Cracow-Częstochowa Upland, and among them caves of Sąspowska Valley, was object of research already in XIXth century. Search for artifacts in caves was conducted by owner of Ojców Jan Zawisza in 1871-1881 but it was mainly focused on caves Wiechowska Dolna i Górna, which are situated in Bętkowska Valley. A person that influenced a lot, and not in good way, archaeological investigation that would come later was Oskar Grube. He was not a researcher or person interested in relics of the past but rather a clever businessman. He took out sediments out of caves and sold it as a fertilizer. Soil from caves was sieved and separated from stones. One of the caves partly destroyed by this practice was Koziarnia cave. Ferdynand Römer, geologist form University of Wrocław found out about this, contacted Grube and obtained access to artifacts and bones that were yet not lost. Later he published report on research conducted on acquired materials as well as description of the caves. A the same time in the area of Ojców worked Gotfryd Ossowski, send by Cracow Academy of Skills . He conducted research in caves and was first to take notice of the context of discovered artefacts and made a description of sediments. Nonetheless, none of sites explored by him were located in Sąspowska Valley.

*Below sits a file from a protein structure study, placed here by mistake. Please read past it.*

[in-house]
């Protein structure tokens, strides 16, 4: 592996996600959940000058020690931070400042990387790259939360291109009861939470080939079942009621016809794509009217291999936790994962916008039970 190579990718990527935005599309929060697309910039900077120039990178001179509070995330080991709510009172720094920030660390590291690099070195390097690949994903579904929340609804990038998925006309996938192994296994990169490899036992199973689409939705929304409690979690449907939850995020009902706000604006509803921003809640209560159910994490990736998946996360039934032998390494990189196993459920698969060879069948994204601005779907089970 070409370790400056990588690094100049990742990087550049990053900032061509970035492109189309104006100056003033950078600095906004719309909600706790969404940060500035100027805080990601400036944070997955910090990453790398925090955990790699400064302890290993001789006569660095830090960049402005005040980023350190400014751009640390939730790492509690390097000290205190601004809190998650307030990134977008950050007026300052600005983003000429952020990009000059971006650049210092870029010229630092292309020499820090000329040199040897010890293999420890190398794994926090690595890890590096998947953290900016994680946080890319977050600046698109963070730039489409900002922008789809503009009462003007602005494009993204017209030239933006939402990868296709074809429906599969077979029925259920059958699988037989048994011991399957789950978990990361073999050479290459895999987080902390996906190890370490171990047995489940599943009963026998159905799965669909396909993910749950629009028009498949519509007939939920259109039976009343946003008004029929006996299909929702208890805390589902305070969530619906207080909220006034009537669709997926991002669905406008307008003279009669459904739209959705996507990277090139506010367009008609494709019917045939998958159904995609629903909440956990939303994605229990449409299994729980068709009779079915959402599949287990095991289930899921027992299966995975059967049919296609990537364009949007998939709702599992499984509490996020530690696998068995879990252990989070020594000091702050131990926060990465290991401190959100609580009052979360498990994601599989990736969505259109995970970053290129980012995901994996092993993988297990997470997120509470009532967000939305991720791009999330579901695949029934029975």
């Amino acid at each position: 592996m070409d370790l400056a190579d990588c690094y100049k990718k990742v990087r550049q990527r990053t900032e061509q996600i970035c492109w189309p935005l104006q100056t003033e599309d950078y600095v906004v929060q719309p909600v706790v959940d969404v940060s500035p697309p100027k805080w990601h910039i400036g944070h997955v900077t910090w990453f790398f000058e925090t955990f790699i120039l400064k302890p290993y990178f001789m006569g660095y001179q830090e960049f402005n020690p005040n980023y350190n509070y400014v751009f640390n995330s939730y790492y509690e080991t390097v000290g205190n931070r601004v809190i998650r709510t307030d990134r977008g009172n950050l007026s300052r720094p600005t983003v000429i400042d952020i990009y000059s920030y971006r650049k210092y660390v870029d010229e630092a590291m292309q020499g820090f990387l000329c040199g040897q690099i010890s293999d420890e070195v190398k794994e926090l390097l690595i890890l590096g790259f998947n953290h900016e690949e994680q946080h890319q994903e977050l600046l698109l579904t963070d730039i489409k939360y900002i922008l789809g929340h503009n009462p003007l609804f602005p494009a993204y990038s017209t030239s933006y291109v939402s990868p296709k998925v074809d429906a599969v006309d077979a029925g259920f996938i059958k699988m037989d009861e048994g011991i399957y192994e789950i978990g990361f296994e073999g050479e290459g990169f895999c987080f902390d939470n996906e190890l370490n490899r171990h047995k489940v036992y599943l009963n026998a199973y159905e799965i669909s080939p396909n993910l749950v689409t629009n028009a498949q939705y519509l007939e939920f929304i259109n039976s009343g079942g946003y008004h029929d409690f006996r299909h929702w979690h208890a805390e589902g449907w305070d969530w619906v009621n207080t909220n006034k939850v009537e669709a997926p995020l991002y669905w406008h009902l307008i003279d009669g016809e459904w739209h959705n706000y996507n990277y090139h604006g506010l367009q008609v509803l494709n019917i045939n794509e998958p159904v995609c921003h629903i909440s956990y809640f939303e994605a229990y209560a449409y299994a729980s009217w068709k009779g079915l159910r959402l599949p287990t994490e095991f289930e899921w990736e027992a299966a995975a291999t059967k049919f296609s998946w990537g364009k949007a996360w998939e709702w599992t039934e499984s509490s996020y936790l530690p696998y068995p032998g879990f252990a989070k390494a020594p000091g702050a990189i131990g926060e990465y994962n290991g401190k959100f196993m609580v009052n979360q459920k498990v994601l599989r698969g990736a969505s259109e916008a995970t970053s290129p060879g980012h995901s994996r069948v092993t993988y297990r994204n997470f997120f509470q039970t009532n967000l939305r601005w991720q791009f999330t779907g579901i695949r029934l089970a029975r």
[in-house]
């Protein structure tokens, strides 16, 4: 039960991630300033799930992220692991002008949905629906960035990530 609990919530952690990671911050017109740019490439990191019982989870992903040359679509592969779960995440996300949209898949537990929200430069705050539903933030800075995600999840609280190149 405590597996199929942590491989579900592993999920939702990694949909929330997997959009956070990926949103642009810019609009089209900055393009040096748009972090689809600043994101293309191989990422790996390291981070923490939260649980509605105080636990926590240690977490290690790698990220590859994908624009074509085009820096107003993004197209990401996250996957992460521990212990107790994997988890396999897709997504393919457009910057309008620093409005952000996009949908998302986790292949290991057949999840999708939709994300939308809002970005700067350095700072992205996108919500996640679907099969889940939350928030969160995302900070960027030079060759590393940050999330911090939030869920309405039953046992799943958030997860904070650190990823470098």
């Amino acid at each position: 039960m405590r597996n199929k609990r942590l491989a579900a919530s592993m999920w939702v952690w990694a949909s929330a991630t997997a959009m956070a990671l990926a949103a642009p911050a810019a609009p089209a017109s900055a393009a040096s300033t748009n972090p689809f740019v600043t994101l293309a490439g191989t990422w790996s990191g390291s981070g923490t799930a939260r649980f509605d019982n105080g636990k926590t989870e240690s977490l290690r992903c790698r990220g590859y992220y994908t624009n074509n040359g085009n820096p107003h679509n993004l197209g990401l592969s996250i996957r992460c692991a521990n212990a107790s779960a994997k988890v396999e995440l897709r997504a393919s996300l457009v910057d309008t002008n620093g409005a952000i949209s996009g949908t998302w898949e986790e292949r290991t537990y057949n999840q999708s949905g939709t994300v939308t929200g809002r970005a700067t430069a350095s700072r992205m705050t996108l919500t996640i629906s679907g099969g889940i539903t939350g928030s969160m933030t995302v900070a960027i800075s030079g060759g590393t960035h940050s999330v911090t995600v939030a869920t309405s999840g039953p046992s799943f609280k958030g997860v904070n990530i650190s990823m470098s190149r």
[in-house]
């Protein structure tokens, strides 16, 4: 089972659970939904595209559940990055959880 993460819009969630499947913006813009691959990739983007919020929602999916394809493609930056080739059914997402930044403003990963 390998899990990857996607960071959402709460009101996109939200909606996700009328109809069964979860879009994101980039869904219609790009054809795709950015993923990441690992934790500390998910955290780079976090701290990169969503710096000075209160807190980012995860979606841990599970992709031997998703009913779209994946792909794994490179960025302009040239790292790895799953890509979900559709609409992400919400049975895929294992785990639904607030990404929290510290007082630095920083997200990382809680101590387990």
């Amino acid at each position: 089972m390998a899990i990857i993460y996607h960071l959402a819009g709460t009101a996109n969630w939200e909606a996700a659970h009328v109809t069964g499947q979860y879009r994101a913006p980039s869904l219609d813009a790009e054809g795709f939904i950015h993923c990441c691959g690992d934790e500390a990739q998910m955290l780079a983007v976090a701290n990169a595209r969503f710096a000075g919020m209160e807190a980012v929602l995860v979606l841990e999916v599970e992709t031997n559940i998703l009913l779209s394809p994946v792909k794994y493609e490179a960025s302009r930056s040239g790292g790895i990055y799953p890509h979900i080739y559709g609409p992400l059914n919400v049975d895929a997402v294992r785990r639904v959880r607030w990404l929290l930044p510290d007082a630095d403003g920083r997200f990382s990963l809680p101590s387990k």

In 1899 Stanisław J. Czarnocki published a paper in which he described topographically all the caves near Prądnik that were known at this time. He listed: Sąspowska Wschodnia and Zachodnia Caves, Koziarnia, Niedostęppna, Wylotne, Pustelnia, Krakowska, Biała, Zbójecka, Łokietka (Królewska). Later similar descriptions were made by others, i.e. Włodzimierz Demetrykiewicz.
More precise analyses of cave sediments in the caves around Ojców started Stefan Krukowski, but it was Waldemar Chmielewski who really changed things. His research was lead with a clear goal in mind, by analysing one microregion he wanted to expand knowledge about th whole region, and indirectly about prehistory in Poland. It was supposed to be a thorough research conducted in one place, that later would serve to make generalisations concerning a larger territorial unit. W. Chmielewski’s excavations were lead in cooperation with geologist prof. Teresa Madeyska, and their course precisely documented.